Iowa’s eight-year NCAA Tournament drought finally ended last spring, but it hardly was cause for celebration. The Hawkeyes climbed to as high as 10th in the national rankings only to mysteriously unravel down the stretch. Iowa made the NCAAs for the first time since 2006 despite losing six of its seven games heading into Selection Sunday, including a deflating 67–62 setback against Northwestern in the first round of the Big Ten Tournament.
March Madness was a one-and-done experience as Tennessee defeated Iowa 78–65 in the “play-in” game in Dayton. The season-ending collapse left Hawkeye fans wondering what went wrong with a team that just a month earlier had shown so much promise.
Making matters much worse was the personal crisis facing Iowa coach Fran McCaffery at the time. His 14-year old son, Patrick, had been diagnosed with a malignant tumor on his thyroid in the days leading up to Iowa’s NCAA Tournament game.
Patrick is now well on his way to recovery, his latest tests showing no signs of cancer.
As for his father’s team, it’s more of a mystery heading into this season. Four of the five starters return from last season, including All-Big Ten forward Aaron White. But the one missing piece is All-Big Ten guard Roy Devyn Marble, who led Iowa in scoring last season and was clearly the go-to player for a team that struggled to shoot from the perimeter.
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White is the first Hawkeye to have at least 1,300 points, 650 rebounds, 100 steals and 100 assists by his junior season. He is still considered a suspect shooter but hopes to change that after spending the offseason working on his medium-range jump shot.
Joining White on the frontline is 7-1 junior center Adam Woodbury, who has started all 71 games in his college career. Woodbury hasn’t been much of an offensive threat, though, scoring in double figures only 10 times in two years. But he had his best performance in the final game of the season, scoring a career-high 16 points and grabbing eight rebounds in the loss to Tennessee in the NCAA Tournament.
Junior Jarrod Uthoff is expected to start at small forward, giving Iowa another 6-9 presence on the frontline. Throw 6-10 Gabe Olaseni and 6-9 freshman Dominique Uhl into the mix and the Hawkeyes are well-equipped with size and experience.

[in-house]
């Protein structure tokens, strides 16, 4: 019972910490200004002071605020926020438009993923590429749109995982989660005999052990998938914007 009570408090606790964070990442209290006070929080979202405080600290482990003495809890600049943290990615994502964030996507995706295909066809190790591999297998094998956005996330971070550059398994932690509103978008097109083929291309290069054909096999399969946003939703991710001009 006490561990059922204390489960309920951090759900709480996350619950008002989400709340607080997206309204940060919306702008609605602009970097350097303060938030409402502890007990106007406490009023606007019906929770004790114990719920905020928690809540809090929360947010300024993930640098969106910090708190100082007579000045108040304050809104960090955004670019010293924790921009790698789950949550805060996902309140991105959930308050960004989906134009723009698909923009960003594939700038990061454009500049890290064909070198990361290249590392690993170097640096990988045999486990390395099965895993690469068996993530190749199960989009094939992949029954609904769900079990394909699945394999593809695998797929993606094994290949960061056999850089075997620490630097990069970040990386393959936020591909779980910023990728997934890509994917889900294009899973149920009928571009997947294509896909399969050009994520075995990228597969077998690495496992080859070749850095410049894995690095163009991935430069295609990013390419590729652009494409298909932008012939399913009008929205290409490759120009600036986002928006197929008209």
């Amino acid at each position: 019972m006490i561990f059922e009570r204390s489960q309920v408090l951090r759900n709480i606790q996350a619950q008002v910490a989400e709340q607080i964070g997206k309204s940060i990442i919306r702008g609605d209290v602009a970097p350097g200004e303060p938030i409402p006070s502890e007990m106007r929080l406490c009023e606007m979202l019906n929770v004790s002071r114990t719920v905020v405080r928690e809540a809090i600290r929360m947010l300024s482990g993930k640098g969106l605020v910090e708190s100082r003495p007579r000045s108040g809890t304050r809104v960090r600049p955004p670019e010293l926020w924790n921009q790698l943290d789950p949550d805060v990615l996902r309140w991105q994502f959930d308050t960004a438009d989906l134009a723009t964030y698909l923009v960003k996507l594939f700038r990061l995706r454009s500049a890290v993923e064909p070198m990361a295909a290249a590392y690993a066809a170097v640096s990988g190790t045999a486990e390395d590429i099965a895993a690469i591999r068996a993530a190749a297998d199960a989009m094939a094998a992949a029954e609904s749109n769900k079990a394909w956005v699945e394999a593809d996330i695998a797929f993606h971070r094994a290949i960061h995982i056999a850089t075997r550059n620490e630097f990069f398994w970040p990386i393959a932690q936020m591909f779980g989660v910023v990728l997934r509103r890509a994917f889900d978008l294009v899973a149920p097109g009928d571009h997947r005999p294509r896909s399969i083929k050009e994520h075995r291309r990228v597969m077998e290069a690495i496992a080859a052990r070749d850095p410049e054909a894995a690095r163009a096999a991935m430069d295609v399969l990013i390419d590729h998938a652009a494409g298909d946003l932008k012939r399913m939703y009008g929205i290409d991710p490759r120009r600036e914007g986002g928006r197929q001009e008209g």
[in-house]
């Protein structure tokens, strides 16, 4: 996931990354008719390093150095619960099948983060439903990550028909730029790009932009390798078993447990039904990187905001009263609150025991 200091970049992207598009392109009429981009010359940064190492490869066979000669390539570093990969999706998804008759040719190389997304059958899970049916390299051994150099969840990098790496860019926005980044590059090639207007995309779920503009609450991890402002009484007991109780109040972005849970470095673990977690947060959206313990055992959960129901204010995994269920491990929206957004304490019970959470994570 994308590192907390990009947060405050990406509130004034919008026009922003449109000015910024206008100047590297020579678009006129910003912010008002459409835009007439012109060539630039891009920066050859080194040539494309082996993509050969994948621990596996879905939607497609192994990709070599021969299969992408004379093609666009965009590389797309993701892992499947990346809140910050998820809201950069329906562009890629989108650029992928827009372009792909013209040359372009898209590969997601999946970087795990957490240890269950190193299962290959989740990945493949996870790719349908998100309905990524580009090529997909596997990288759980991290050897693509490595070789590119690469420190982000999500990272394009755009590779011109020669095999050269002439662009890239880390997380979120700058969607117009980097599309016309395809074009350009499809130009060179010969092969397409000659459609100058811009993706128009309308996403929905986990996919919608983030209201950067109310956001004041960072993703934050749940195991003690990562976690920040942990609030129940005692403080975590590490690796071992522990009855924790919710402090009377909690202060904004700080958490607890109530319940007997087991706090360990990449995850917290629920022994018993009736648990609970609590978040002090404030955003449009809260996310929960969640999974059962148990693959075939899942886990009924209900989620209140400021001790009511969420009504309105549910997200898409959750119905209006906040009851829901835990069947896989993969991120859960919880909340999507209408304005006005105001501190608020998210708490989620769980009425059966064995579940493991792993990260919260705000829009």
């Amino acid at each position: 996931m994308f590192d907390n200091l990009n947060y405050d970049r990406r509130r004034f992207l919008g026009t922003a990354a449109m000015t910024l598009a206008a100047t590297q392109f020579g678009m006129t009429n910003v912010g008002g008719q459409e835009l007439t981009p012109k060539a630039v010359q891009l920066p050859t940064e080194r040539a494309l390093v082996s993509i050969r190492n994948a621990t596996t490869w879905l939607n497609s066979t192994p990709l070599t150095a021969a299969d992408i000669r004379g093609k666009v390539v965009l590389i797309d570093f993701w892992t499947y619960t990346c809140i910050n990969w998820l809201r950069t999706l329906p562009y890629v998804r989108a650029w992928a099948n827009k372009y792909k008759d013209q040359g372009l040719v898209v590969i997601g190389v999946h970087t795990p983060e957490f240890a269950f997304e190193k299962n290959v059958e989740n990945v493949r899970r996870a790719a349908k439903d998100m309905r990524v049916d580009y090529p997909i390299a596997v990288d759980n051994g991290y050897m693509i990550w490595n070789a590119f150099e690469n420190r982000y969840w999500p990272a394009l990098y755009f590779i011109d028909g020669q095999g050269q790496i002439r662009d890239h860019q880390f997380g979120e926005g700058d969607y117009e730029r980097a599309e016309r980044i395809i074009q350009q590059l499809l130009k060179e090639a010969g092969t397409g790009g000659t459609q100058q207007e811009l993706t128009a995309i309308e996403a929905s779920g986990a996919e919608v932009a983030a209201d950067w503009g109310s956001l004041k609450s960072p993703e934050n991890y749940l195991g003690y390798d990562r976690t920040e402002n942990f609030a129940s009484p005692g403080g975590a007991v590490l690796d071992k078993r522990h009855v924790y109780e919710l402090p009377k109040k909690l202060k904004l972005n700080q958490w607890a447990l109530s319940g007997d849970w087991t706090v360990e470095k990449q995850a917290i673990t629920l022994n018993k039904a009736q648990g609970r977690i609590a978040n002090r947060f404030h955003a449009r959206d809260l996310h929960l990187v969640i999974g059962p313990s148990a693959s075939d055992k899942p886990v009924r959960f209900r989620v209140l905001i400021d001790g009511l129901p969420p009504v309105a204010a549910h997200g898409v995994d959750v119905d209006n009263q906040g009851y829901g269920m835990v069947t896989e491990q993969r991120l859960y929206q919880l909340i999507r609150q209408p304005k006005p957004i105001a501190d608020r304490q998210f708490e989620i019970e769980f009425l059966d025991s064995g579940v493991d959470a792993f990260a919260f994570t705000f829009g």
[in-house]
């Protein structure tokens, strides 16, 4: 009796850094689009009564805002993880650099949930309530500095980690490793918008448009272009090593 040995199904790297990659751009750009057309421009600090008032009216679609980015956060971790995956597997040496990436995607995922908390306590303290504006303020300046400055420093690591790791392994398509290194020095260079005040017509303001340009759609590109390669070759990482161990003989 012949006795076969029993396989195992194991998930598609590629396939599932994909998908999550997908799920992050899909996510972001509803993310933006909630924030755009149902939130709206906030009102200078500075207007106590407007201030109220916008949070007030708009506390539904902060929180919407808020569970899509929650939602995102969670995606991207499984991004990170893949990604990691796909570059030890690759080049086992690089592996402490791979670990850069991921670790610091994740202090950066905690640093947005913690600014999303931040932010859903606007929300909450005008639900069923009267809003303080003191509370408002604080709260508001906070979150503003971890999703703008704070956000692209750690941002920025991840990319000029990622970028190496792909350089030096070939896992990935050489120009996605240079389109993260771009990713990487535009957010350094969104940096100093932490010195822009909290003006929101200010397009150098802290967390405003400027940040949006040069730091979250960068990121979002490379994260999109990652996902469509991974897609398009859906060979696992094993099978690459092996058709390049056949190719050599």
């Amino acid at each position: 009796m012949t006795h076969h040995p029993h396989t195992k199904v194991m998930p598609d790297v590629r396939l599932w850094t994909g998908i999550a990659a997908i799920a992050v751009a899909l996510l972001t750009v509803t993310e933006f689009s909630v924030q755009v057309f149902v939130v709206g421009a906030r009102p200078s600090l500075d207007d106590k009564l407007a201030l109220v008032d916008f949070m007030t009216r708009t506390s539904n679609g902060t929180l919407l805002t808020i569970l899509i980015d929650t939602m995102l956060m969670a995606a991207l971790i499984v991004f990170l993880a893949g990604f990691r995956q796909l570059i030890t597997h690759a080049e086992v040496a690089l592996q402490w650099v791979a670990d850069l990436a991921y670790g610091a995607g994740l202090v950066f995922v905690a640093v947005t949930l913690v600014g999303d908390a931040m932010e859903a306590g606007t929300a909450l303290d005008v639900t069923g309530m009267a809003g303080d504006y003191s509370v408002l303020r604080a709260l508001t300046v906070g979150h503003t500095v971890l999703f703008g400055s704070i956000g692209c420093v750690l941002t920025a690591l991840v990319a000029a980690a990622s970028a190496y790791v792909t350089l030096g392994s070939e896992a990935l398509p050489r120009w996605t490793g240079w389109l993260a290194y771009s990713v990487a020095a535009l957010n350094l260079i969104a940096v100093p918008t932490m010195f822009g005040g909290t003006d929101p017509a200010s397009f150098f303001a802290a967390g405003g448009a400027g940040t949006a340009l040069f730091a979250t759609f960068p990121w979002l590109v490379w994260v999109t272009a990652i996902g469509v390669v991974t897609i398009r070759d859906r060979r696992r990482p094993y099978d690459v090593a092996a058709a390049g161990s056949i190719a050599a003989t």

Iowa Hawkeyes Facts & Figures
Last season: 20-13, 9-9 Big Ten
Postseason: NCAA First Four
Consecutive NCAA Tournaments: 1
Coach: Fran McCaffery (74-63 at Iowa, 30-42 Big Ten)
Big Ten Projection: Sixth
Postseason Projection: NCAA Round of 32
This season will mark the first time that McCaffery hasn’t had Marble in his backcourt. They spent the last four seasons helping to rebuild the Iowa program, which had fallen on hard times when they both arrived in 2010.
Marble gave McCaffery a reliable scorer who at 6-6 could play both guard positions. Iowa doesn’t have that dimension this season. Junior Mike Gesell returns as the starting point guard, and he also has played shooting guard. But Gesell stands only 6-1 and has struggled to make perimeter shots and to finish at the basket. Junior college import Trey Dickerson will add some athleticism to the position.
Senior Josh Oglesby is considered the favorite to replace Marble at shooting guard. Oglesby can catch fire from 3-point range, but he lacks Marble’s size and versatility.
Sophomore sharpshooter Peter Jok has Marble’s size at 6-6, but Jok also has some personal issues holding him back. He pleaded guilty to OWI after being arrested on his moped in late April. Less than two months later, Jok was stopped again on his moped and cited for driving with a suspended license, prompting McCaffery to suspend him indefinitely.
Junior point guard Anthony Clemmons returns after a rocky sophomore season in which he fell out of the rotation and played sparingly down the stretch. Clemmons blamed himself and is determined to regain his form as a freshman, when he started 13 games.
The collapse at the end of last season marks the only time under McCaffery in which Iowa hasn’t progressed as a team. Iowa did end its NCAA Tournament drought last season, but now the challenge is to keep climbing without Marble leading the way. The Hawkeyes have a proven commodity in the post in White and quality depth along the front line. They have quality pieces on the perimeter but lack consistent outside shooting. Anything less than another NCAA Tournament bid would be considered a disappointment.
Fran McCaffery had several near-misses in this class, the biggest setback coming when point guard Tyler Ulis signed with Kentucky over Iowa last November. McCaffery rebounded by landing point guard Trey Dickerson, who averaged nearly 20 points per game as a freshman in junior college. Brady Ellingson enters college with a reputation for being a great 3-point shooter. Dominique Uhl will bring athleticism to the front line.